December 13, 2017
Florida families don’t need scientific truths, says a recent law that makes banning books easier
by Alex Primiani
So, this is how the story of 2017 ends: A Florida man is seeking to have his child’s school ban Ray Bradbury’s Fahrenheit 451, citing “profanity and violence” as the main reasons. Either that Florida man has never read anything other than Fahrenheit 451, rendering that book a monolith of unrequited dreams and stagnation to such an extent that he can’t bear the thought of his own children following in that same path of fire and brimstone… or?
Our Florida man isn’t the only one, though. There’s a Florida mom, too. She’s sick of her children being exposed to the nonsense theory of global warming and is petitioning to have it removed from science textbooks. Then there’s the Florida uncle who has no kids but thinks Florida children are being taught too much (or too little) about the role of Islam in world history. All these disgruntled, faded-baseball cap-wearing, chino-shorted Florida people are coming to urge their legislators: Do something about it!
These stories are drawn from Terry Spencer’s recent Associated Press reporting on the Sunshine State’s* most recent attempts at book-banning. Just last July, a new bill was passed that allows any resident to petition for changes to school curricula. Spencer writes, “Under a bill passed by the Florida Legislature this year, any district resident—regardless of whether they have a child in school—can now challenge material as pornographic, biased, inaccurate or a violation of state law and get a hearing before an outside mediator.” According to CNN’s Nancy Coleman, this mediator would be “an ‘unbiased hearing officer,’ not employed by the school district, [who] would determine if a complaint has merit, requiring schools to take any controversial books or material out of the classroom.”
Under the bill, school districts must make lists of any reading materials and books assigned to students available. The provision, Spencer writes, was a response to an earlier situation in which “many districts ignored challenges or heard them with stacked committees, and didn’t consider residents who don’t have children in the schools.”
We have a name for the Florida man, it seems. Spencer lists the Florida Citizens’ Alliance as the driving force behind the law, and quoted managing director Keith Flaugh about his concerns over educational materials that “totally distort our founding values and principles. They are teaching our kids socialism versus free markets. They are teaching our kids that the government is our nanny, the government is supposed to protect them.” Spencer adds, “He also said children receive a biased presentation against freedom of religion and gun rights.”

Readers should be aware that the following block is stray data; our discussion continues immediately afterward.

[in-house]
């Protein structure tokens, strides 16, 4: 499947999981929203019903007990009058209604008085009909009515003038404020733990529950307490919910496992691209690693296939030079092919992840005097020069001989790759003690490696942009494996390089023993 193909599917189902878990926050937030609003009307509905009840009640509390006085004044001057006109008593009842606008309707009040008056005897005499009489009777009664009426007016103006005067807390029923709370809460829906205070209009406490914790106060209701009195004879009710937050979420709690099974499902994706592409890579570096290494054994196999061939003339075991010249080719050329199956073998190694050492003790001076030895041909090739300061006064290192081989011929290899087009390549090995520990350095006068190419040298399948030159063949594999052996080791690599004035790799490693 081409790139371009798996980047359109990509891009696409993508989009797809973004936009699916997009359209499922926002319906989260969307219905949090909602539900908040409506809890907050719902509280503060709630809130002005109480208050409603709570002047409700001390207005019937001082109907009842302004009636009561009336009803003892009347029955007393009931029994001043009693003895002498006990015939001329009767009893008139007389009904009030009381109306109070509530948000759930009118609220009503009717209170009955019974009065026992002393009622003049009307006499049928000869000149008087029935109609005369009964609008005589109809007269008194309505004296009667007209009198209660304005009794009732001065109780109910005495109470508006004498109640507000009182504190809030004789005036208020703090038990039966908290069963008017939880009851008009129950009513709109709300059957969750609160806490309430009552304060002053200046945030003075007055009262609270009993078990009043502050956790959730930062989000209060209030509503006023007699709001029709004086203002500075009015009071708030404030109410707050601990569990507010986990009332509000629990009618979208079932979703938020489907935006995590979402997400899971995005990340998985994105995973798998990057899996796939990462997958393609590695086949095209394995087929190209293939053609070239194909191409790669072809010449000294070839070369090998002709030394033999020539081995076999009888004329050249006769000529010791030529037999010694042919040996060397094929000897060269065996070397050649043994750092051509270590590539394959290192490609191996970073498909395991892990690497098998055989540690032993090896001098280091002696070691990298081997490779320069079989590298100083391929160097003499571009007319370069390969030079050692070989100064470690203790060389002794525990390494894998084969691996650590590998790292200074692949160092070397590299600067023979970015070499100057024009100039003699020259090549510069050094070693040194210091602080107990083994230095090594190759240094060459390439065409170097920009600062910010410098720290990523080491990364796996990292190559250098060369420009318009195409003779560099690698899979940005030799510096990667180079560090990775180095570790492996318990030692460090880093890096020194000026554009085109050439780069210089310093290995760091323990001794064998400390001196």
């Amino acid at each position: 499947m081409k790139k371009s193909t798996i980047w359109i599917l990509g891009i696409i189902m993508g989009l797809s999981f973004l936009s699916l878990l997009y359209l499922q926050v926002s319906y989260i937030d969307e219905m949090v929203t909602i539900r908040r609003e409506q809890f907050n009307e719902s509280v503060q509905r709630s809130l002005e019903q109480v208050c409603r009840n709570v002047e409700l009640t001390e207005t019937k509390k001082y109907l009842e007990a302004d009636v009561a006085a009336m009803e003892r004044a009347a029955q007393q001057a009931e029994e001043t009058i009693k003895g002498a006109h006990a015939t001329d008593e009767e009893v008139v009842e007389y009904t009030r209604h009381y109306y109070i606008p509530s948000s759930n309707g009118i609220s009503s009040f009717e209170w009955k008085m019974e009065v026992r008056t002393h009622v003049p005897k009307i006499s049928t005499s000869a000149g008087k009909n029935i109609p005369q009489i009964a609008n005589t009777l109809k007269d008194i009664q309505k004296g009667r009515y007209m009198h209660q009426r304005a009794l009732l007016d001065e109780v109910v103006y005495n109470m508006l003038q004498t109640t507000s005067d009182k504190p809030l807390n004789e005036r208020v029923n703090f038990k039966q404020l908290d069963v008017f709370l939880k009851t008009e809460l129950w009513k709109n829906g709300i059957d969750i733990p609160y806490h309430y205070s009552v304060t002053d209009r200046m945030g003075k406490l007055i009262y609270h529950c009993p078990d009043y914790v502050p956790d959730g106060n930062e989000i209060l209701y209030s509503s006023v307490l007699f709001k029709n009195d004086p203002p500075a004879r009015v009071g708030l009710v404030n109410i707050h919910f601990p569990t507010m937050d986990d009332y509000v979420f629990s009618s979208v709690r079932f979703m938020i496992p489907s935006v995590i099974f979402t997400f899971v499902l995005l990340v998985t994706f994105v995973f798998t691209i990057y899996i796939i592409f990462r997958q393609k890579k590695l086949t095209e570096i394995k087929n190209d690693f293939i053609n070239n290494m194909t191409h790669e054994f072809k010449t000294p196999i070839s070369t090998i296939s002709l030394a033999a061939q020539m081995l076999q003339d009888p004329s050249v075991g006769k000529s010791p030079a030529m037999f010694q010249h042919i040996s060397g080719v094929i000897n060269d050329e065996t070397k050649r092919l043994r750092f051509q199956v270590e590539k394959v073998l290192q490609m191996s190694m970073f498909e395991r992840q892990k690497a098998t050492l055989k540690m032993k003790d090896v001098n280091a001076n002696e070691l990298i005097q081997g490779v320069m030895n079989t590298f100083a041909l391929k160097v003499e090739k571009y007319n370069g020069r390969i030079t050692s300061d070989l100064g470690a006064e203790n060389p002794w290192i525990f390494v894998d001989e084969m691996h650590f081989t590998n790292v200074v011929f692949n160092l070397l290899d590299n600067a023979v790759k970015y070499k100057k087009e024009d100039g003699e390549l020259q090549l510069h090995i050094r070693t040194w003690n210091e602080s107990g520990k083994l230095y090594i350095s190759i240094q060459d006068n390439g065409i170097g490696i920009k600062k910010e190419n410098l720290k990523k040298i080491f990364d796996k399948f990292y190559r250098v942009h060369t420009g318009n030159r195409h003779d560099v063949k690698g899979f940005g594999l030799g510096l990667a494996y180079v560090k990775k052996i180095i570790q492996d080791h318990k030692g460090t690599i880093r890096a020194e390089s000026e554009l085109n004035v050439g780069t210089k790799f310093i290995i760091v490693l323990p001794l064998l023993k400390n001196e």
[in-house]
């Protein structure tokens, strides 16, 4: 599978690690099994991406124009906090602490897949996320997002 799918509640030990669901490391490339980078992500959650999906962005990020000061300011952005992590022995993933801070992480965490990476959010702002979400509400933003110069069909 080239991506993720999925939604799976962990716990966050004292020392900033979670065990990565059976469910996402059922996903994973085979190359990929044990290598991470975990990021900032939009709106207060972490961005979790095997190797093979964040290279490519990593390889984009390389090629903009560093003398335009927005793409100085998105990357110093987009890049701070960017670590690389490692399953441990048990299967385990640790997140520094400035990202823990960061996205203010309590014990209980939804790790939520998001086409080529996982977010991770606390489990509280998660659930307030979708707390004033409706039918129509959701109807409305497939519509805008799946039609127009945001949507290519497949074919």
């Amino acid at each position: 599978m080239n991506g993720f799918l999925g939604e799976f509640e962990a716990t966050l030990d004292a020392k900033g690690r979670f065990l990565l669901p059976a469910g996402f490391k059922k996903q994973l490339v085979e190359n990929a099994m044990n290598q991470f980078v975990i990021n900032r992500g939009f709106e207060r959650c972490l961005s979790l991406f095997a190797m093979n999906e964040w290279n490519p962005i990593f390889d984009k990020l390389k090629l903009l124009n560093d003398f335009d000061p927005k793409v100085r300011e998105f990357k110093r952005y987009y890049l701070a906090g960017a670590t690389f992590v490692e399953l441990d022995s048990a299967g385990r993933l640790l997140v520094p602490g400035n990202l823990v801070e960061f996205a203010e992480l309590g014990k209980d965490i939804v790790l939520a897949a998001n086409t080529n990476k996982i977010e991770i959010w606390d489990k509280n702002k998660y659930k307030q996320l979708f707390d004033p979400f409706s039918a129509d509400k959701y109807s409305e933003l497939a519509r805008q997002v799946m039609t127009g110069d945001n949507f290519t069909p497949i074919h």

In our weird, altered kind of universe, Flaugh’s arch-nemesis and humanity’s savior is Brandon Haught, spokesman for Florida Citizens for Science, and an environmental science teacher. Haught fears the law shows the side of ignorance winning in public schools, and intends to fight back the tide of censorship with the group.
Broward County Superintendent Robert Runcie calls the new legislation “cumbersome.” Spencer summarizes Runcie’s perspective: “Districts have always encouraged parents and residents to voice concerns about materials and curricula, he said, and the mediator is an unnecessary step.”
Floridians have been questioning the bill’s wisdom since the summer. In an op-ed for Broward County’s Sun-Sentinel last November, Fred Grimm zeroes in the on the group’s obsession with disputing scientifically accepted facts like climate change and evolution. He cites one particularly ignorant complaint: “I have witnessed children being taught that global warming is a reality… Now that it is colder and the country is experiencing repeated cold waves, the new term is climate change.” Grimm also points out the hypocrisy of Florida lawmakers and representatives, like Republican Governor Rick Scott, who simultaneously accept money from cancer research institutes and science exploration initiatives. He writes, “Even while we support medical researchers worried about the evolution of antibiotic-resistant superbugs, and astronomers who measure distances by millions of light years, we’ve got politicians wanting Florida school children taught that our entire biosphere clocks in at just under 7,000 years old.”
*Disclaimer: The author is from Florida.
Alex Primiani is senior publicist at Melville House.